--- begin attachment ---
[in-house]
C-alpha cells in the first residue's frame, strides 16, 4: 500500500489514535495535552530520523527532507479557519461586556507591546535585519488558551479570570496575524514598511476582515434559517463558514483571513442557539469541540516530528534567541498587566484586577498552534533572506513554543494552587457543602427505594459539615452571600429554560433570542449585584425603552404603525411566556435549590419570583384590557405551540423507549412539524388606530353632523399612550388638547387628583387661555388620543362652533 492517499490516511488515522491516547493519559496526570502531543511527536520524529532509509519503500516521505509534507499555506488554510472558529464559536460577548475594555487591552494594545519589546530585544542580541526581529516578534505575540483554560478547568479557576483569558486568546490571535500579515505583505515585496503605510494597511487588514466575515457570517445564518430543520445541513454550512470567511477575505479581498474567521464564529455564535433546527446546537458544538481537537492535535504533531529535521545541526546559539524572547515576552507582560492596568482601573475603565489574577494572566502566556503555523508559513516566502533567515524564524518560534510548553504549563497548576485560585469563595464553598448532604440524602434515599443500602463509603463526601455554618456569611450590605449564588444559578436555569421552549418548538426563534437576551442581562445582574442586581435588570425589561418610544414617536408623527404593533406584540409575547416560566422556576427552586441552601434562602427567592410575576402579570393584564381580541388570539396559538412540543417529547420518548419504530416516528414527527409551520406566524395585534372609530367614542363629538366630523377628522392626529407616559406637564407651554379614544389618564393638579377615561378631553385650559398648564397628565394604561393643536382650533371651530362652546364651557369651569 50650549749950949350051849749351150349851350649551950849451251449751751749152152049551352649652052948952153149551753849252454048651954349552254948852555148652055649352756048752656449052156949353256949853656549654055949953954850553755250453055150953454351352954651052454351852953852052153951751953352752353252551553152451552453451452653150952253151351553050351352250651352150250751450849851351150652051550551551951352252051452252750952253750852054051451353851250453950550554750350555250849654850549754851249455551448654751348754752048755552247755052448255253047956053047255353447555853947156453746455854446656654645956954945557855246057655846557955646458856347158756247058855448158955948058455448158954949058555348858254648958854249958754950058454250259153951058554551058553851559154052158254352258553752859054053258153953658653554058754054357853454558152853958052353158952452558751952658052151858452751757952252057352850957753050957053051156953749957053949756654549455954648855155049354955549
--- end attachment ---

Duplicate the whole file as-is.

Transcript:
[in-house]
C-alpha cells in the first residue's frame, strides 16, 4: 500500500489514535495535552530520523527532507479557519461586556507591546535585519488558551479570570496575524514598511476582515434559517463558514483571513442557539469541540516530528534567541498587566484586577498552534533572506513554543494552587457543602427505594459539615452571600429554560433570542449585584425603552404603525411566556435549590419570583384590557405551540423507549412539524388606530353632523399612550388638547387628583387661555388620543362652533 492517499490516511488515522491516547493519559496526570502531543511527536520524529532509509519503500516521505509534507499555506488554510472558529464559536460577548475594555487591552494594545519589546530585544542580541526581529516578534505575540483554560478547568479557576483569558486568546490571535500579515505583505515585496503605510494597511487588514466575515457570517445564518430543520445541513454550512470567511477575505479581498474567521464564529455564535433546527446546537458544538481537537492535535504533531529535521545541526546559539524572547515576552507582560492596568482601573475603565489574577494572566502566556503555523508559513516566502533567515524564524518560534510548553504549563497548576485560585469563595464553598448532604440524602434515599443500602463509603463526601455554618456569611450590605449564588444559578436555569421552549418548538426563534437576551442581562445582574442586581435588570425589561418610544414617536408623527404593533406584540409575547416560566422556576427552586441552601434562602427567592410575576402579570393584564381580541388570539396559538412540543417529547420518548419504530416516528414527527409551520406566524395585534372609530367614542363629538366630523377628522392626529407616559406637564407651554379614544389618564393638579377615561378631553385650559398648564397628565394604561393643536382650533371651530362652546364651557369651569 50650549749950949350051849749351150349851350649551950849451251449751751749152152049551352649652052948952153149551753849252454048651954349552254948852555148652055649352756048752656449052156949353256949853656549654055949953954850553755250453055150953454351352954651052454351852953852052153951751953352752353252551553152451552453451452653150952253151351553050351352250651352150250751450849851351150652051550551551951352252051452252750952253750852054051451353851250453950550554750350555250849654850549754851249455551448654751348754752048755552247755052448255253047956053047255353447555853947156453746455854446656654645956954945557855246057655846557955646458856347158756247058855448158955948058455448158954949058555348858254648958854249958754950058454250259153951058554551058553851559154052158254352258553752859054053258153953658653554058754054357853454558152853958052353158952452558751952658052151858452751757952252057352850957753050957053051156953749957053949756654549455954648855155049354955549